Agnès Varda

© J. Fabry © Ciné-Tamaris

A multidisciplinary artist, Agnès Varda (Belgium, 1928) is at the same time film director, producer and photographer. She is one of the most prominent figure of French independent films. For over ten years, Varda has also worked as visual artist mixing photography and videos in her installations.

Agnès Varda grew up in Bruxelles then in the South of France before moving to Paris to study photography and art history. Early on, she photographed Jean Vilar in Avignon, then the troupe of the TNP and the Théâtre de Chaillot, and made a name for herself through her photographs of Gérard Philipe and Maria Casarès.

In 1954, she created the production company Ciné-Tamaris and on a shoestring budget, she shot her first fictional feature, La Pointe Courte, for which she chose Alain Resnais as editor and two actors from the TNP, Silvia Monfort and Philippe Noiret, who were then starting out in the cinema. Public acclaim was to follow in 1961 with Cléo de 5 à 7 while Le Bonheur won the Louis-Delluc Prize in 1965. The director later moved to Los Angeles where she frequented, among others, Andy Warhol and Jim Morrison.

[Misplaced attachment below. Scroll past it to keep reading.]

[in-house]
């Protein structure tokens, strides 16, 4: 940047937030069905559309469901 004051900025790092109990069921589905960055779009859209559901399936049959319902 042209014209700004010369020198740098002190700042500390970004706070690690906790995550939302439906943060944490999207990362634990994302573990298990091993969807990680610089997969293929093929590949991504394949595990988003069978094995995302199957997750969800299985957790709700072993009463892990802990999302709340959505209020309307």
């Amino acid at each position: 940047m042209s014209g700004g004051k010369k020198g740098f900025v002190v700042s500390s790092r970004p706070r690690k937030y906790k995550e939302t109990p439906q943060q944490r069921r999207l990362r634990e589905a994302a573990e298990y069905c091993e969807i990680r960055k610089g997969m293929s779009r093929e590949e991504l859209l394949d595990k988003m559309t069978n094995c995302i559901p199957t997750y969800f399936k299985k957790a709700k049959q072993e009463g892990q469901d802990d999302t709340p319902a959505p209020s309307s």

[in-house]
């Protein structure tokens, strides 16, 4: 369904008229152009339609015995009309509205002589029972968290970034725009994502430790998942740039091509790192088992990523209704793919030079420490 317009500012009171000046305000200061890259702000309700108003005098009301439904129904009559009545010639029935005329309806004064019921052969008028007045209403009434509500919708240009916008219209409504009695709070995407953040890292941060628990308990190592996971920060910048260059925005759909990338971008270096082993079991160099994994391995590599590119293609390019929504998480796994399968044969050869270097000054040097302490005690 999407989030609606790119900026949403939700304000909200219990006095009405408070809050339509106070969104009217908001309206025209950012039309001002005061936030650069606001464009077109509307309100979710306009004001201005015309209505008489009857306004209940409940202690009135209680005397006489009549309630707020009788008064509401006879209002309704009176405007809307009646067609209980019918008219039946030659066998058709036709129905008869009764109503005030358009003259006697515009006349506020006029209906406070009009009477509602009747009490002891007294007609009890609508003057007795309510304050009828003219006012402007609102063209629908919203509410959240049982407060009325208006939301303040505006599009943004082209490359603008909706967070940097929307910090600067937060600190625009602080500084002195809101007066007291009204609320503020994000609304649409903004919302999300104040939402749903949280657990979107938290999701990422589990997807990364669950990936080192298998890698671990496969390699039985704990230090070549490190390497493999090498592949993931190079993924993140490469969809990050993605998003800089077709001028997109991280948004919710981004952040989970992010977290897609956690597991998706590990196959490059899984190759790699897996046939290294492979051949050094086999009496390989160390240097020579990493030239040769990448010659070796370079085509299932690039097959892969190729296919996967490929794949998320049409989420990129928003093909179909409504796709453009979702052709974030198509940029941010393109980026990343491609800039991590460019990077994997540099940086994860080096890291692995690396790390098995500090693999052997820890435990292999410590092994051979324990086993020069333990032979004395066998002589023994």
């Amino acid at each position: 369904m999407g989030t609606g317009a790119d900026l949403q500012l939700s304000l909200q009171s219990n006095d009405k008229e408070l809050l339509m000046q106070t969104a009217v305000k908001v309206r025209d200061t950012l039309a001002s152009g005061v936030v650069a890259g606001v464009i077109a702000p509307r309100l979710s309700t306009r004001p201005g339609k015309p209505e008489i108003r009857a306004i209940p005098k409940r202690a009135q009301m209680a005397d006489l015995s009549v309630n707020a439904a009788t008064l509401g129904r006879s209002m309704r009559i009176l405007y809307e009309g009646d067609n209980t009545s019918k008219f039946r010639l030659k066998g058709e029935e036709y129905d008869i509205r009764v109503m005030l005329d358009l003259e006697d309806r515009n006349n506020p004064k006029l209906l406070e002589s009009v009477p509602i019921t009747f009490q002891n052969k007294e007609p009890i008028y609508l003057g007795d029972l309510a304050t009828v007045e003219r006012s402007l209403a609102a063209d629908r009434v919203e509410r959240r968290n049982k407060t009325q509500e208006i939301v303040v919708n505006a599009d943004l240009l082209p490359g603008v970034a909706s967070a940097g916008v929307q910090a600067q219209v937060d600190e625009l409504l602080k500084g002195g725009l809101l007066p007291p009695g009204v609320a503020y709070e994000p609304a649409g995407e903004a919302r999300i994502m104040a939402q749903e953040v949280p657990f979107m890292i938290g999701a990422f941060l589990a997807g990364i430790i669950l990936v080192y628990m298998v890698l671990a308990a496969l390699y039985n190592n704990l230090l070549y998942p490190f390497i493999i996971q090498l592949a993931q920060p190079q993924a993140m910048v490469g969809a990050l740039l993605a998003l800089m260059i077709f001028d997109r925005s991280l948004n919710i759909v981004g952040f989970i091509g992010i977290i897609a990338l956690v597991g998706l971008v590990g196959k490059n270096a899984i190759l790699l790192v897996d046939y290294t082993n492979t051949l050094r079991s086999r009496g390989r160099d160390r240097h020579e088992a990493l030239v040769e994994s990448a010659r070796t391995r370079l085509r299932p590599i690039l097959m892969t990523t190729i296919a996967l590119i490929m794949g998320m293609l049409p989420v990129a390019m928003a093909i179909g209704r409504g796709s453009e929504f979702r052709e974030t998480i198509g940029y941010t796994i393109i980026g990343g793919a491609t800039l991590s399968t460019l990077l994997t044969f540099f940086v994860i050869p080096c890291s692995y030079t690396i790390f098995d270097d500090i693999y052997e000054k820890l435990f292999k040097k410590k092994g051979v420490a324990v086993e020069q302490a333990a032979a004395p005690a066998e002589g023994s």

She received a César d’Honneur in 2001 and the Palme d’or d’honneur in 2015 (Cannes Festival) for her overall achievement.

In 2003, Agnès Varda developed a first visual arts installation at the Venice Biennale with Patatutopia. Followed by her installations Les Veuves de Noirmoutier, La Mer immense and La Petite mer immense in 2006 at the Fondation Cartier in Paris and Le Tombeau de Zgougou at MAC/VAL Museum.

Her work is held in the collections of MoMA in New York, Centre Pompidou in Paris, LACMA Museum in Los Angeles and CAFA Art Museum in Beijing.

Varda / Cuba


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